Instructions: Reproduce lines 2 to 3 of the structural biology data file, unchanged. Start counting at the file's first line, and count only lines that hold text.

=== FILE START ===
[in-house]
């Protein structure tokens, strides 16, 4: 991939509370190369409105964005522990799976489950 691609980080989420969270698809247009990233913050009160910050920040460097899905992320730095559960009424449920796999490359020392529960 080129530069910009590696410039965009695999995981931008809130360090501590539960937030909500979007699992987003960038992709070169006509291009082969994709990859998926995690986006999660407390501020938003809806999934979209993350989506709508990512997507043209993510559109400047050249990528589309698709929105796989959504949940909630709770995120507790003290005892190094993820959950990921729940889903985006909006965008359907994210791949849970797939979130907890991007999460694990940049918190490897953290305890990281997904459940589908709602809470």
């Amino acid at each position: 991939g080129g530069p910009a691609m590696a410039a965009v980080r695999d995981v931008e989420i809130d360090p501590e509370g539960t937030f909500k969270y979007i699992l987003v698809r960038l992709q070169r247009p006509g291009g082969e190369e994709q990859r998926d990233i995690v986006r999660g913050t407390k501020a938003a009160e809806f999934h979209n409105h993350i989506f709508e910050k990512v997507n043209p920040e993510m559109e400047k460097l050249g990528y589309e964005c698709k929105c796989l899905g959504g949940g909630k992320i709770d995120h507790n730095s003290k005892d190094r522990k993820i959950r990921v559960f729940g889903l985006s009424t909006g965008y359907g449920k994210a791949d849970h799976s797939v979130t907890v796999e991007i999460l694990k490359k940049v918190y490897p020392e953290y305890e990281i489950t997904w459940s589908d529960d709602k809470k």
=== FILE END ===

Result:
């Protein structure tokens, strides 16, 4: 991939509370190369409105964005522990799976489950 691609980080989420969270698809247009990233913050009160910050920040460097899905992320730095559960009424449920796999490359020392529960 080129530069910009590696410039965009695999995981931008809130360090501590539960937030909500979007699992987003960038992709070169006509291009082969994709990859998926995690986006999660407390501020938003809806999934979209993350989506709508990512997507043209993510559109400047050249990528589309698709929105796989959504949940909630709770995120507790003290005892190094993820959950990921729940889903985006909006965008359907994210791949849970797939979130907890991007999460694990940049918190490897953290305890990281997904459940589908709602809470």
């Amino acid at each position: 991939g080129g530069p910009a691609m590696a410039a965009v980080r695999d995981v931008e989420i809130d360090p501590e509370g539960t937030f909500k969270y979007i699992l987003v698809r960038l992709q070169r247009p006509g291009g082969e190369e994709q990859r998926d990233i995690v986006r999660g913050t407390k501020a938003a009160e809806f999934h979209n409105h993350i989506f709508e910050k990512v997507n043209p920040e993510m559109e400047k460097l050249g990528y589309e964005c698709k929105c796989l899905g959504g949940g909630k992320i709770d995120h507790n730095s003290k005892d190094r522990k993820i959950r990921v559960f729940g889903l985006s009424t909006g965008y359907g449920k994210a791949d849970h799976s797939v979130t907890v796999e991007i999460l694990k490359k940049v918190y490897p020392e953290y305890e990281i489950t997904w459940s589908d529960d709602k809470k």